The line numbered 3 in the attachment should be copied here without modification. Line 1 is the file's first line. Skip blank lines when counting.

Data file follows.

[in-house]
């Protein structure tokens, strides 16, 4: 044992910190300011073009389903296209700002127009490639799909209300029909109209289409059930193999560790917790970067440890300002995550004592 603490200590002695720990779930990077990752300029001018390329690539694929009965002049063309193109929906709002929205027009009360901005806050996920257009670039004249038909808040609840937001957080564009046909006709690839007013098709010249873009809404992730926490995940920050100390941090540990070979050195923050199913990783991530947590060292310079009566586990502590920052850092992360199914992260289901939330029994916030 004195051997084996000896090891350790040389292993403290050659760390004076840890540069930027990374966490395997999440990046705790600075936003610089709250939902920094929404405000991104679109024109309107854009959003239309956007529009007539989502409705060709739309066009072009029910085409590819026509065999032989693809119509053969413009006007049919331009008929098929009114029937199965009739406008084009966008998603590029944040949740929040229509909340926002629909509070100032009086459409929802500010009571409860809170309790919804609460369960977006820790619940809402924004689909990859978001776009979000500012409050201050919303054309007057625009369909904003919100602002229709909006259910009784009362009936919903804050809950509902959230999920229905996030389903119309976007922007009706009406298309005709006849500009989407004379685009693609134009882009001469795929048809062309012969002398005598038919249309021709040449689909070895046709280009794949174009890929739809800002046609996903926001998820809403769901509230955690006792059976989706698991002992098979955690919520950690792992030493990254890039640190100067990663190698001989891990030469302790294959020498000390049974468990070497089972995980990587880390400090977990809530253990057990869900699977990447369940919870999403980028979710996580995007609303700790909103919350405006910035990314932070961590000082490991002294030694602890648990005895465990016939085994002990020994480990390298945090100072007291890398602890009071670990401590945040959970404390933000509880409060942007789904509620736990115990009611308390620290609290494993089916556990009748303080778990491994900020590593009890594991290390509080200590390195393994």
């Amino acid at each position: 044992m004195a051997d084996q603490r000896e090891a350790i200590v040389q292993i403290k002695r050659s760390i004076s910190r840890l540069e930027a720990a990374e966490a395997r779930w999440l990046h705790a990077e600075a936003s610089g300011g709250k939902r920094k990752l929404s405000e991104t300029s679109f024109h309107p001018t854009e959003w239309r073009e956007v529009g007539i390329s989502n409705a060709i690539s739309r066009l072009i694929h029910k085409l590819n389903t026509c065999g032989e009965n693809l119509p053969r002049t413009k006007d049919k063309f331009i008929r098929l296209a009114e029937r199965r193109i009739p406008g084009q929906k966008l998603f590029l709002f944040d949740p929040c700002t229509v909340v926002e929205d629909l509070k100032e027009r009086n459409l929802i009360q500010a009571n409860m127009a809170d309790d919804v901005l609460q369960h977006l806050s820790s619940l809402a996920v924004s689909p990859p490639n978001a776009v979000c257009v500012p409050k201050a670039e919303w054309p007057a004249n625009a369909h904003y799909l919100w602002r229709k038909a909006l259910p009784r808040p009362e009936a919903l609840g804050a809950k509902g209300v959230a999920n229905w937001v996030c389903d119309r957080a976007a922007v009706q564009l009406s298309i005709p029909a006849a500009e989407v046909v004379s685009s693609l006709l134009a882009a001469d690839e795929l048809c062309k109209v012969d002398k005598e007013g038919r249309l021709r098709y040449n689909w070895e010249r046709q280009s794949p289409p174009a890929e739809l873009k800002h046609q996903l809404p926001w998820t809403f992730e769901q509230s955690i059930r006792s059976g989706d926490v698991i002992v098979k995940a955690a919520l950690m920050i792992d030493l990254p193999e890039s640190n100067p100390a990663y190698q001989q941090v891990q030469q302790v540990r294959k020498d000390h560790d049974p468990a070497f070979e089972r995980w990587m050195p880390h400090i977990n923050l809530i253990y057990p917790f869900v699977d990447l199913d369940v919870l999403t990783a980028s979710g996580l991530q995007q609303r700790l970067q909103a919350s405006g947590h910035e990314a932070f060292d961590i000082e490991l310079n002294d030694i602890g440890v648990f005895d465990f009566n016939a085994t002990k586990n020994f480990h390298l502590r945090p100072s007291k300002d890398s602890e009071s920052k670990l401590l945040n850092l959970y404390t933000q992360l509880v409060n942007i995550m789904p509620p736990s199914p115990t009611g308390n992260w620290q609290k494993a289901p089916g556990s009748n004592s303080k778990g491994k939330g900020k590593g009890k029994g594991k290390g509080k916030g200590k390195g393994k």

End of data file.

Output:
């Amino acid at each position: 044992m004195a051997d084996q603490r000896e090891a350790i200590v040389q292993i403290k002695r050659s760390i004076s910190r840890l540069e930027a720990a990374e966490a395997r779930w999440l990046h705790a990077e600075a936003s610089g300011g709250k939902r920094k990752l929404s405000e991104t300029s679109f024109h309107p001018t854009e959003w239309r073009e956007v529009g007539i390329s989502n409705a060709i690539s739309r066009l072009i694929h029910k085409l590819n389903t026509c065999g032989e009965n693809l119509p053969r002049t413009k006007d049919k063309f331009i008929r098929l296209a009114e029937r199965r193109i009739p406008g084009q929906k966008l998603f590029l709002f944040d949740p929040c700002t229509v909340v926002e929205d629909l509070k100032e027009r009086n459409l929802i009360q500010a009571n409860m127009a809170d309790d919804v901005l609460q369960h977006l806050s820790s619940l809402a996920v924004s689909p990859p490639n978001a776009v979000c257009v500012p409050k201050a670039e919303w054309p007057a004249n625009a369909h904003y799909l919100w602002r229709k038909a909006l259910p009784r808040p009362e009936a919903l609840g804050a809950k509902g209300v959230a999920n229905w937001v996030c389903d119309r957080a976007a922007v009706q564009l009406s298309i005709p029909a006849a500009e989407v046909v004379s685009s693609l006709l134009a882009a001469d690839e795929l048809c062309k109209v012969d002398k005598e007013g038919r249309l021709r098709y040449n689909w070895e010249r046709q280009s794949p289409p174009a890929e739809l873009k800002h046609q996903l809404p926001w998820t809403f992730e769901q509230s955690i059930r006792s059976g989706d926490v698991i002992v098979k995940a955690a919520l950690m920050i792992d030493l990254p193999e890039s640190n100067p100390a990663y190698q001989q941090v891990q030469q302790v540990r294959k020498d000390h560790d049974p468990a070497f070979e089972r995980w990587m050195p880390h400090i977990n923050l809530i253990y057990p917790f869900v699977d990447l199913d369940v919870l999403t990783a980028s979710g996580l991530q995007q609303r700790l970067q909103a919350s405006g947590h910035e990314a932070f060292d961590i000082e490991l310079n002294d030694i602890g440890v648990f005895d465990f009566n016939a085994t002990k586990n020994f480990h390298l502590r945090p100072s007291k300002d890398s602890e009071s920052k670990l401590l945040n850092l959970y404390t933000q992360l509880v409060n942007i995550m789904p509620p736990s199914p115990t009611g308390n992260w620290q609290k494993a289901p089916g556990s009748n004592s303080k778990g491994k939330g900020k590593g009890k029994g594991k290390g509080k916030g200590k390195g393994k």